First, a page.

Liverpool's Brooks Lennon Joins an American Invasion
April 20, 2016
YES, BROOKS LENNON plays at Liverpool. Yes, his dad’s name is John. No, there’s no relation—but there is a bit of irony.
After all, for all his coincidental links to the British Invasion, Lennon these days is helping head up a movement in the opposite direction: of young Americans trying to make their mark on Europe's most prestigious clubs.
"My goal is to make the tour with the first team this summer” in the U.S., Lennon told American Soccer Now. “But next year my goal is to be practicing with the first team every single day, being the leading scorer for the reserves, and obviously trying to make my first-team debut next season. I have some goals that are going to be tough to reach, but I am going to work hard to reach them.
“Next year I definitely think I can be a person who makes my debut."
That Lennon is at Liverpool at all, let alone within potential reach of first-team minutes, is “a weird story,” as he puts it, and it’s hard to disagree.
As a sophomore in high school, and with an extra week to kill ahead of a scheduled trial at Aston Villa, Lennon and his father traveled to Liverpool to meet up with good friend and fellow American player Marc Pelosi, and from there the wheels began to turn. While watching Pelosi in a reserve game, Lennon began talking with the head of Liverpool’s academy, who in turn invited him to train with the club and play in a youth-team friendly the next day. Two goals later, he canceled his trial at Aston Villa.
Lennon went on to have an extended stay at Liverpool, but his age, coupled with his foreign status, stymied any signing. It was only the following summer, when he secured an Irish passport through a grandparent, that he was free to return to England for good—albeit not with the club for which he had originally set out to play.
“We’ve had to be very patient, as have Brooks and his family, to finally get his paperwork and the documents to come over,” Liverpool U-18 coach Neil Critchley said at the time. “A lot of people have put a lot of work into it and we are delighted he is here. He’s been working extremely hard and he is a very focused individual. Brooks has good talent and he’s a got a good character as well, a good personality.”
Lennon, 18, playing primarily on the wings but also a bit at center forward, made his debut with Liverpool’s U-21s on Dec. 21, going on to post one goal and one assist in five appearances to date. He has already gotten a few invitations to train with the first team as well, something that he says has only motivated him further.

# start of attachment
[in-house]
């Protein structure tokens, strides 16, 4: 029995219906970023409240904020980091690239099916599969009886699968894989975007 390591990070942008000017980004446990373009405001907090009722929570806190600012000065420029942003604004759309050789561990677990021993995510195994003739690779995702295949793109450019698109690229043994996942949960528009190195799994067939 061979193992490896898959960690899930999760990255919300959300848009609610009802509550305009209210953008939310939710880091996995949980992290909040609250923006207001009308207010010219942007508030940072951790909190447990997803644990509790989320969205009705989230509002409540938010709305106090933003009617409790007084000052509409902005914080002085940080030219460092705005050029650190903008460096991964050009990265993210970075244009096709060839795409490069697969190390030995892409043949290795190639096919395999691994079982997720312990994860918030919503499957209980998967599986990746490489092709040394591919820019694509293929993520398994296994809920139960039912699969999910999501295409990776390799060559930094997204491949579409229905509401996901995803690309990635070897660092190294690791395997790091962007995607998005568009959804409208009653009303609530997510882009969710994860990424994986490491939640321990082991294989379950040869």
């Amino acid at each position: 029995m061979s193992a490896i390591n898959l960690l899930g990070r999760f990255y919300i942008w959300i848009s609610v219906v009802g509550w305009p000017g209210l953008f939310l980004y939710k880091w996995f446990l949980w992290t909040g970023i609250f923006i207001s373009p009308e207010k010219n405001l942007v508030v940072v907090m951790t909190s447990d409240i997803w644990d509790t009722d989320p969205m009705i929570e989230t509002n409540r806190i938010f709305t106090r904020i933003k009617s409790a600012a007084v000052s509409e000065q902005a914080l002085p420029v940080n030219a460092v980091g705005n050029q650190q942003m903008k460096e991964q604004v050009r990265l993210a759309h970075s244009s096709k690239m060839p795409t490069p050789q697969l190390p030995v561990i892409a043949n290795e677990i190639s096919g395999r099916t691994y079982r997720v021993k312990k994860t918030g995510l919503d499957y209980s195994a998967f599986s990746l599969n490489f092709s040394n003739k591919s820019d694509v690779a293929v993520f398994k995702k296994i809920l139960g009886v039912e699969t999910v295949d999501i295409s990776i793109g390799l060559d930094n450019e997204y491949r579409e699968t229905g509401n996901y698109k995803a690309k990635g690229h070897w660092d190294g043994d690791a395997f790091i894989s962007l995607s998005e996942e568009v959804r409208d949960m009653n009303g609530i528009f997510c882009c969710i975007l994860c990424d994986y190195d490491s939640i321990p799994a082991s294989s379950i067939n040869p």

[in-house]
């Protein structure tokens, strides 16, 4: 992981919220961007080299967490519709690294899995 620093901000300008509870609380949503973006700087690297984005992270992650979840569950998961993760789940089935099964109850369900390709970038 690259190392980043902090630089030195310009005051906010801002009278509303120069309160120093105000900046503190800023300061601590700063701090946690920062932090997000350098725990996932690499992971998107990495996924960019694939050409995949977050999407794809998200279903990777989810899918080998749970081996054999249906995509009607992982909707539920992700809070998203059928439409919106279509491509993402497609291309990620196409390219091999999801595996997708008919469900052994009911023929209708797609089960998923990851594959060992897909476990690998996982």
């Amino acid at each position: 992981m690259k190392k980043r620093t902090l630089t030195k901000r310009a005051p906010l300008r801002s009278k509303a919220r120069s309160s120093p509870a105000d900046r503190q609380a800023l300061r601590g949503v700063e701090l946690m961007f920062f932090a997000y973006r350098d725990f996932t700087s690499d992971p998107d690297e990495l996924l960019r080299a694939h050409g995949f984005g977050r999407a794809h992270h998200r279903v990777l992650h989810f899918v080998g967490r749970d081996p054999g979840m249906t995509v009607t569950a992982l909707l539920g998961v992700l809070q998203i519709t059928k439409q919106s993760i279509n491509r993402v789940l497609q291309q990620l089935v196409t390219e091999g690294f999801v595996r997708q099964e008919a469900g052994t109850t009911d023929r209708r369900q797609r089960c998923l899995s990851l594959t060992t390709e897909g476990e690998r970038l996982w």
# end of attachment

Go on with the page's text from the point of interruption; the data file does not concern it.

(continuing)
The 2015-16 season has been a year of transition; Lennon is hoping that 2016-17 is the one where he truly breaks through.
“It's a great experience to train with the first team because they're great players,” he said. “Pretty much everyone on the first team is someone that works really, really hard...it's humbling, but I'm definitely not a tourist when I'm there. I am trying to make a name for myself.”
He has good company in that respect.
Christian Pulisic scored his first Bundesliga goal for Borussia Dortmund on Sunday; Erik Palmer-Brown is starting for FC Porto B on loan in Portugal’s second division; and Cameron Carter-Vickers is a prized prospect at Tottenham.
“When these guys get called into camp, it ups the group and it ups the tempo in training and in games,” said Lennon, who made his U.S. U-20 debut at last month’s Dallas Cup. “They can be leaders in the group and show these guys the tempo of where we're supposed to be headed.”
Where they’re "headed" could be promising. It’s true that Tab Ramos hasn’t had the results he’s been looking for in the first seven months of the new U-20 cycle, but the reality is that he hasn’t yet had the core of his team together.
If Ramos can assemble his top pieces for the 2017 U-20 World Cup in South Korea—if he can combine the talent above with the likes of Arsenal’s Gedion Zelalem, Villareal’s Mukwelle Akale, Fiorentina’s Joshua Perez, Fulham’s Luca de la Torre, and Manchester United’s Matthew Olosunde—there’s a quiet confidence among this group that could prove formidable.
And the rest of the world may catch on to this American Invasion sooner rather than later.
“I definitely think this group can make it far in the World Cup,” Lennon said. “Qualifying will be tough, but I also think this group has the potential to even win the competition.
“That's what Tab has emphasized with us. We don't want to go there and just take part. We want to go there and win it. Last year they did well and made it to the quarterfinals. We want to follow in their footsteps and take it one step further.
"I think we have the players to do it.”